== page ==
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stjacques
New Member

What do you put down for a land acquisition value when you inherited the land in 2006 and did not have to pay capital gains at that time?

 
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TurboTaxKim
Moderator

What do you put down for a land acquisition value when you inherited the land in 2006 and did not have to pay capital gains at that time?

You do not pay Capital Gains at the time you inherit a property, only when you sell it. Any Capital Gains that should have been paid were the responsibility of the Estate and should have been reported on the Estate return or the deceased person's final return. 

The beneficiary of a property is deemed to have acquired it at its Fair Market Value (FMV) at the time they acquired it. Although many people do not do this, you can avoid headaches by obtaining a legally convincing estimate of FMV (for example, a signed letter from an experienced appraiser) when you first inherit them.  The reason is that you may someday have to pay capital gains tax on the asset if you decide to sell it, and the value at the time of inheriting the asset will be key in calculating how much tax you owe.

If no appraisal was done and you do not know what the value of the deemed disposition reported by the estate was, you may have to do a little detective work to find what the FMV was. Without proof of the fair market value, you may be forced to accept the Canada Revenue Agency’s estimate of its value, which could work against you if their estimate is low. As the registered homeowner, you should be able to access historical property assessment records or tax notices. This is not always the most accurate method if the home had improvements done that were not visible to the assessment authority, but it gives you a good basis. Also if you can find what similar properties were selling for in that area at the same time it will also help.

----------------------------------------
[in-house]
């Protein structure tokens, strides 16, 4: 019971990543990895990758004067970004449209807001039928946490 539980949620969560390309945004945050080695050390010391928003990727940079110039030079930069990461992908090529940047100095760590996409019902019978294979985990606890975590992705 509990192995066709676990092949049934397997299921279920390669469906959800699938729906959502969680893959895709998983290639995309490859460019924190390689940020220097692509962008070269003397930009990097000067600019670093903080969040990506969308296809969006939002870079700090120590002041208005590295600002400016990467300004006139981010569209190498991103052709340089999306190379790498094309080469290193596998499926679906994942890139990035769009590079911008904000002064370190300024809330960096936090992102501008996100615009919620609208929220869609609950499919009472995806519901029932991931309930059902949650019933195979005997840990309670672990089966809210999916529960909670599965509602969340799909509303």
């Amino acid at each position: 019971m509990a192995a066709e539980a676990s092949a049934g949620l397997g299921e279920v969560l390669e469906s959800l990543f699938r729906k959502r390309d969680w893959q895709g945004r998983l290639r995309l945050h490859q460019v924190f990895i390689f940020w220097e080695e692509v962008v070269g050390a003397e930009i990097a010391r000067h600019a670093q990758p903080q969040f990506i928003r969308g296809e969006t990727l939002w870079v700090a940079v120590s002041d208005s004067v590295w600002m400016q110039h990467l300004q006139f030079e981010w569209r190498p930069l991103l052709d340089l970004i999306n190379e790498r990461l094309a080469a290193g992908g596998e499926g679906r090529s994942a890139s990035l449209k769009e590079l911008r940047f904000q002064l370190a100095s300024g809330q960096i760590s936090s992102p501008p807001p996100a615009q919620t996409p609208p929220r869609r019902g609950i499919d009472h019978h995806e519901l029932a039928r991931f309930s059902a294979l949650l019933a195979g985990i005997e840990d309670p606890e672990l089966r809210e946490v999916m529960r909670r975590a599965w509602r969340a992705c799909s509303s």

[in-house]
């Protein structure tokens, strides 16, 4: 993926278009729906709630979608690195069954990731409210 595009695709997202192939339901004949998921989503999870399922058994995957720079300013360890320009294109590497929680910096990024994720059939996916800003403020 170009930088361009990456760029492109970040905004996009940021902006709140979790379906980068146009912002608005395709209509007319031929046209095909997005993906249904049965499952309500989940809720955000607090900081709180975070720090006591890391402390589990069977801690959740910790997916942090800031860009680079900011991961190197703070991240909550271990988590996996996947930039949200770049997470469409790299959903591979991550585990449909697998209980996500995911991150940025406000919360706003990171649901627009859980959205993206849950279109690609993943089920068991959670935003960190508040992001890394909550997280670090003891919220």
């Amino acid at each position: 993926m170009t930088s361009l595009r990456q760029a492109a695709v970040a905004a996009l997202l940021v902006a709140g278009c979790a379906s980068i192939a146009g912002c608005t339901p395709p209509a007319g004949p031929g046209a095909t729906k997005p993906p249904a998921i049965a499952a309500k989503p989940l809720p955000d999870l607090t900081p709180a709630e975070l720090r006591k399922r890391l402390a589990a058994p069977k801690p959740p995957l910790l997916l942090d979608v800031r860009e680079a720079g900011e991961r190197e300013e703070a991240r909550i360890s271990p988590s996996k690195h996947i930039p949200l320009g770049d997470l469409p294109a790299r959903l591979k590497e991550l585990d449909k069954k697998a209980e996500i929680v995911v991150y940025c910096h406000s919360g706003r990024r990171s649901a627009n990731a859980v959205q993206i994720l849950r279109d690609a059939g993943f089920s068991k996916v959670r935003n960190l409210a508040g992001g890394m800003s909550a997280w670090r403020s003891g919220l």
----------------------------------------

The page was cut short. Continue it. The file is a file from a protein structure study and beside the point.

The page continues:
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2 Replies
TurboTaxKim
Moderator

What do you put down for a land acquisition value when you inherited the land in 2006 and did not have to pay capital gains at that time?

You do not pay Capital Gains at the time you inherit a property, only when you sell it. Any Capital Gains that should have been paid were the responsibility of the Estate and should have been reported on the Estate return or the deceased person's final return. 

The beneficiary of a property is deemed to have acquired it at its Fair Market Value (FMV) at the time they acquired it. Although many people do not do this, you can avoid headaches by obtaining a legally convincing estimate of FMV (for example, a signed letter from an experienced appraiser) when you first inherit them.  The reason is that you may someday have to pay capital gains tax on the asset if you decide to sell it, and the value at the time of inheriting the asset will be key in calculating how much tax you owe.

If no appraisal was done and you do not know what the value of the deemed disposition reported by the estate was, you may have to do a little detective work to find what the FMV was. Without proof of the fair market value, you may be forced to accept the Canada Revenue Agency’s estimate of its value, which could work against you if their estimate is low. As the registered homeowner, you should be able to access historical property assessment records or tax notices. This is not always the most accurate method if the home had improvements done that were not visible to the assessment authority, but it gives you a good basis. Also if you can find what similar properties were selling for in that area at the same time it will also help. 

warrencheswick
New Member

What do you put down for a land acquisition value when you inherited the land in 2006 and did not have to pay capital gains at that time?

If no capital gains was paid (by the estate) when you inherited it, the value at that time was deemed to be the same as when whomever you inherited the property from acquired the property. So your land acquisition value would be that value, the amount paid by your loved one who bequeathed it to you.

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